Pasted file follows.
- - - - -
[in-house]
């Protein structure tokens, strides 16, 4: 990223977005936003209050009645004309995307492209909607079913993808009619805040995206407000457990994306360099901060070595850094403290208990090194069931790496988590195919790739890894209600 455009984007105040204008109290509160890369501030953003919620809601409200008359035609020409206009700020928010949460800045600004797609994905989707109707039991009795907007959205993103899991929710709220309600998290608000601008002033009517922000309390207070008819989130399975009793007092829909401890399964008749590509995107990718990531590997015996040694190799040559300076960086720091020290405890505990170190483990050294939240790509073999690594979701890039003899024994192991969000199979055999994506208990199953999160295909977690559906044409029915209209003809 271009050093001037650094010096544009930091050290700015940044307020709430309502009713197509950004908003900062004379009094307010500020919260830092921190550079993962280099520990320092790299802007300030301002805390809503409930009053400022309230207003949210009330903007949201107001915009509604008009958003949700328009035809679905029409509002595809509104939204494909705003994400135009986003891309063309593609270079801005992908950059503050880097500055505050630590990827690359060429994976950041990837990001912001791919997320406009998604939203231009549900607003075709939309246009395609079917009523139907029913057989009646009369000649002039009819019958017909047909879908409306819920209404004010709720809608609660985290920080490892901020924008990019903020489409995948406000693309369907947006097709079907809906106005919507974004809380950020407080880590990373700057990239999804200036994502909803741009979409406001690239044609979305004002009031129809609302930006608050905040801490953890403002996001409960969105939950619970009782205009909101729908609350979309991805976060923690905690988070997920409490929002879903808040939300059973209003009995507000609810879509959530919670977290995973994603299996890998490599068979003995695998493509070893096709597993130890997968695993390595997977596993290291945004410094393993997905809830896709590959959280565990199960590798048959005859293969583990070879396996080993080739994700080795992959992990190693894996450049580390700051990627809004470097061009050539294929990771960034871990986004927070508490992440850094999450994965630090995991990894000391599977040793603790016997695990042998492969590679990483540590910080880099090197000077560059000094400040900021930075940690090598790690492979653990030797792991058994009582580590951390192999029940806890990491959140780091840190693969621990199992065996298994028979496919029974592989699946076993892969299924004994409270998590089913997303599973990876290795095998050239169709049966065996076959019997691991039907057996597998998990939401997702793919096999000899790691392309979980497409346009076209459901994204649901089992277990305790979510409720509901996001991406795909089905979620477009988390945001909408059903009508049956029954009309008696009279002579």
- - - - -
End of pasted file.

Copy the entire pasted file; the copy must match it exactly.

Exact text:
[in-house]
């Protein structure tokens, strides 16, 4: 990223977005936003209050009645004309995307492209909607079913993808009619805040995206407000457990994306360099901060070595850094403290208990090194069931790496988590195919790739890894209600 455009984007105040204008109290509160890369501030953003919620809601409200008359035609020409206009700020928010949460800045600004797609994905989707109707039991009795907007959205993103899991929710709220309600998290608000601008002033009517922000309390207070008819989130399975009793007092829909401890399964008749590509995107990718990531590997015996040694190799040559300076960086720091020290405890505990170190483990050294939240790509073999690594979701890039003899024994192991969000199979055999994506208990199953999160295909977690559906044409029915209209003809 271009050093001037650094010096544009930091050290700015940044307020709430309502009713197509950004908003900062004379009094307010500020919260830092921190550079993962280099520990320092790299802007300030301002805390809503409930009053400022309230207003949210009330903007949201107001915009509604008009958003949700328009035809679905029409509002595809509104939204494909705003994400135009986003891309063309593609270079801005992908950059503050880097500055505050630590990827690359060429994976950041990837990001912001791919997320406009998604939203231009549900607003075709939309246009395609079917009523139907029913057989009646009369000649002039009819019958017909047909879908409306819920209404004010709720809608609660985290920080490892901020924008990019903020489409995948406000693309369907947006097709079907809906106005919507974004809380950020407080880590990373700057990239999804200036994502909803741009979409406001690239044609979305004002009031129809609302930006608050905040801490953890403002996001409960969105939950619970009782205009909101729908609350979309991805976060923690905690988070997920409490929002879903808040939300059973209003009995507000609810879509959530919670977290995973994603299996890998490599068979003995695998493509070893096709597993130890997968695993390595997977596993290291945004410094393993997905809830896709590959959280565990199960590798048959005859293969583990070879396996080993080739994700080795992959992990190693894996450049580390700051990627809004470097061009050539294929990771960034871990986004927070508490992440850094999450994965630090995991990894000391599977040793603790016997695990042998492969590679990483540590910080880099090197000077560059000094400040900021930075940690090598790690492979653990030797792991058994009582580590951390192999029940806890990491959140780091840190693969621990199992065996298994028979496919029974592989699946076993892969299924004994409270998590089913997303599973990876290795095998050239169709049966065996076959019997691991039907057996597998998990939401997702793919096999000899790691392309979980497409346009076209459901994204649901089992277990305790979510409720509901996001991406795909089905979620477009988390945001909408059903009508049956029954009309008696009279002579």